But in 96 he promised to be the next Merckx. Caning people by massive margins and being pretty much untouchable. He remained a very good, maybe even great* rider, but never looked like being the all dominant force people thought he would be.

    *fogetting pesky details like dopage


    I would guess that HE didn't make the promise to be the next Eddy. That sounds like media wishful thinking on a slow news day. He did what he was capable of, won the TDF and came in 2nd. more than a few times. Sounds like a GREAT rider to me.
  • shinyhelmutshinyhelmut Posts: 1,347
    dennisn wrote:
    I would guess that HE didn't make the promise to be the next Eddy. That sounds like media wishful thinking on a slow news day.

    It would make an interesting list wouldn't it, all those cyclists touted by journos as The Next Merckx (tm)

    I'm, with Dennis here, Ulrich was a great rider, just not quite as great as LA*, and he did win the Vuelta pretty much single handed iirc, which Lance never did.

    *fogetting pesky details like dopage
  • calvjonescalvjones Posts: 3,850
    I think the difference is that Lance fulfilled his physical potential 100% but nobody could ever argue that of fat Jan. WRT the other thread tonight,

    I suspect Jan was just too rounded a person (arf!) and too damn nice to do so.

    Not that I'v ever sucked down a beer with etc etc etc.
    ___________________

    Strava is not Zen.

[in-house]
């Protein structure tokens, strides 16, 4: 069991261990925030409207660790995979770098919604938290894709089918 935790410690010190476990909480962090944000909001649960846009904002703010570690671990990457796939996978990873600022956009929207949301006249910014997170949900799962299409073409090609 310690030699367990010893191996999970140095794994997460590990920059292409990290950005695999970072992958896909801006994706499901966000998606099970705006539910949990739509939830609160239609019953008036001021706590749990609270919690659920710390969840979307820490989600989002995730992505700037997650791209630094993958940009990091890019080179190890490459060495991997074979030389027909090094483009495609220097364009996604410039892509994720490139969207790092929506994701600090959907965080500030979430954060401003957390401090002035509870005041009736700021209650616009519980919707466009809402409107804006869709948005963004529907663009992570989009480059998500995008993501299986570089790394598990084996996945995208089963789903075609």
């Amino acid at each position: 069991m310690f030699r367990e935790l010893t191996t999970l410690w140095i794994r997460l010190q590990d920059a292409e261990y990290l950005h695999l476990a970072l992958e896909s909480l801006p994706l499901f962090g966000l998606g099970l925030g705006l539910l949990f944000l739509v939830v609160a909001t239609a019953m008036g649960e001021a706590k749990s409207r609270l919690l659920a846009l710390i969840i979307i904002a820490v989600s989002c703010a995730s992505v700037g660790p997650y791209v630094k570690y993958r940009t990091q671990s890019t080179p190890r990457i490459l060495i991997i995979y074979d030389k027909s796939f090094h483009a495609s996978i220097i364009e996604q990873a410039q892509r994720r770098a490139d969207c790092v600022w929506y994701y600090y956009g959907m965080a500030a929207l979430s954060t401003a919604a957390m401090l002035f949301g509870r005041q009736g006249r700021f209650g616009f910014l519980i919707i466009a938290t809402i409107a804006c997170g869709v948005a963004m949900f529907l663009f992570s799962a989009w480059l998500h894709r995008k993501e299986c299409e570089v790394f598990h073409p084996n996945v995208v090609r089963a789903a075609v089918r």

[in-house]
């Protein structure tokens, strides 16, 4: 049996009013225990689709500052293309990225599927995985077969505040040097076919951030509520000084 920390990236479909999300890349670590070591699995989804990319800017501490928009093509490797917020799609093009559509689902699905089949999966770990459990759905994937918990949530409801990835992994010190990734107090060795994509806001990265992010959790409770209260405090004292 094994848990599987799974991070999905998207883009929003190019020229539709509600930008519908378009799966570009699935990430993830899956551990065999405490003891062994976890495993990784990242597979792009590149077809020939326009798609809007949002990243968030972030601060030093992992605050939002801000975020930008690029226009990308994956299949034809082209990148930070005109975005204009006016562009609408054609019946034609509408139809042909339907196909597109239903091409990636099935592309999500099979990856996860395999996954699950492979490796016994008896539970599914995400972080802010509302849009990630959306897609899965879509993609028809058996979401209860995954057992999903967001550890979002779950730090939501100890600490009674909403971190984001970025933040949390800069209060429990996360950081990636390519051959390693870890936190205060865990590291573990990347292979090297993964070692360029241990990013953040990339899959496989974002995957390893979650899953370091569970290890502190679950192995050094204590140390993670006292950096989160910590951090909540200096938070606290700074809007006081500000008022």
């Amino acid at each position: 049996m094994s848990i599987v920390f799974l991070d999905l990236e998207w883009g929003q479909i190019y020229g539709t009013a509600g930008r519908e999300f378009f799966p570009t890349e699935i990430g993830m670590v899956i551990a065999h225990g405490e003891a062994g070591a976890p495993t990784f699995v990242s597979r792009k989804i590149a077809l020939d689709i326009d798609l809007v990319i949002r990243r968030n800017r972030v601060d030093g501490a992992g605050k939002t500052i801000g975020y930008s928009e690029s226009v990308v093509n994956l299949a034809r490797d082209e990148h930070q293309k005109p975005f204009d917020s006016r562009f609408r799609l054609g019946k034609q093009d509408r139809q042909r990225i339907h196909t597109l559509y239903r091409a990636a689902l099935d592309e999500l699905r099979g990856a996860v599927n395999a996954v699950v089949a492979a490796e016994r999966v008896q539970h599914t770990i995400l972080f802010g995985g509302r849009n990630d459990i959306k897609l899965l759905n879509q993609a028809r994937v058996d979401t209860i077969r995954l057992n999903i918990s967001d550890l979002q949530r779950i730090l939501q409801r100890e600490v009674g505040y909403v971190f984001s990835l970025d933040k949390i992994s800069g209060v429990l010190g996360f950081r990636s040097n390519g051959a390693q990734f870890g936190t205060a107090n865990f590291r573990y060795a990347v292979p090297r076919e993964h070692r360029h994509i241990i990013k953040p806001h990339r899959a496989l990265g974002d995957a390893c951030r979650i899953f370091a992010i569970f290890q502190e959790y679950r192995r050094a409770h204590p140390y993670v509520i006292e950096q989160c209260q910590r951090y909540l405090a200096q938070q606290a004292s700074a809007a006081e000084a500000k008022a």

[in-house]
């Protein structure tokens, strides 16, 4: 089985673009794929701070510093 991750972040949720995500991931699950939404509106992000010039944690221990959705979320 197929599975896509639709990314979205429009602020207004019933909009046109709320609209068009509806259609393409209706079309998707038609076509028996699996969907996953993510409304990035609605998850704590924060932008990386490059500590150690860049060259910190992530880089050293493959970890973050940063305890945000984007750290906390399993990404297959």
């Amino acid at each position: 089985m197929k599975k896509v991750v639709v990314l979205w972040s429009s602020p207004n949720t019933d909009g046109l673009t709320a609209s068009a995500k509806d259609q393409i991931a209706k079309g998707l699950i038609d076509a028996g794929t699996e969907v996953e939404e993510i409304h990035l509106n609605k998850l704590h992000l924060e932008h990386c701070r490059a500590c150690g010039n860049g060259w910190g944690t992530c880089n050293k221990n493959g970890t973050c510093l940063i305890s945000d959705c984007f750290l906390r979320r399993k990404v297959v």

• shinyhelmutshinyhelmut Posts: 1,347
    calvjones wrote:
    I think the difference is that Lance fulfilled his physical potential 120%.

    Sorry, couldn't resist correcting you :lol:
  • GrimoneGrimone Posts: 95
    dennisn wrote:
    Timoid. wrote:
    dennisn wrote:
    zammmmo wrote:

    This got me thinking about the varying standard of elite riders at the TDF in the last 10 years. In the LA years, Ullirch never seemed to recapture the form/promise he showed in the mid to late 90s.................

    I going to have to say that finishing in 2nd. place in more than a few TDF's would be
    indicative of "pretty good form" on his part. When you ride mega miles over the period of just under a month and there is only 5 minutes between 1st. and 2nd. this seems to say to me that someones in d*mn good shape. Even if he did ONLY come in second.

    But in 96 he promised to be the next Merckx. Caning people by massive margins and being pretty much untouchable. He remained a very good, maybe even great* rider, but never looked like being the all dominant force people thought he would be.

    *fogetting pesky details like dopage


    I would guess that HE didn't make the promise to be the next Eddy. That sounds like media wishful thinking on a slow news day. He did what he was capable of, won the TDF and came in 2nd. more than a few times. Sounds like a GREAT rider to me.

    Sounds like a convicted Doper to me.....nevertheless a fantastic rider, one of the classiest ever.
    Don't rake up my mistakes, i know exactly what they are.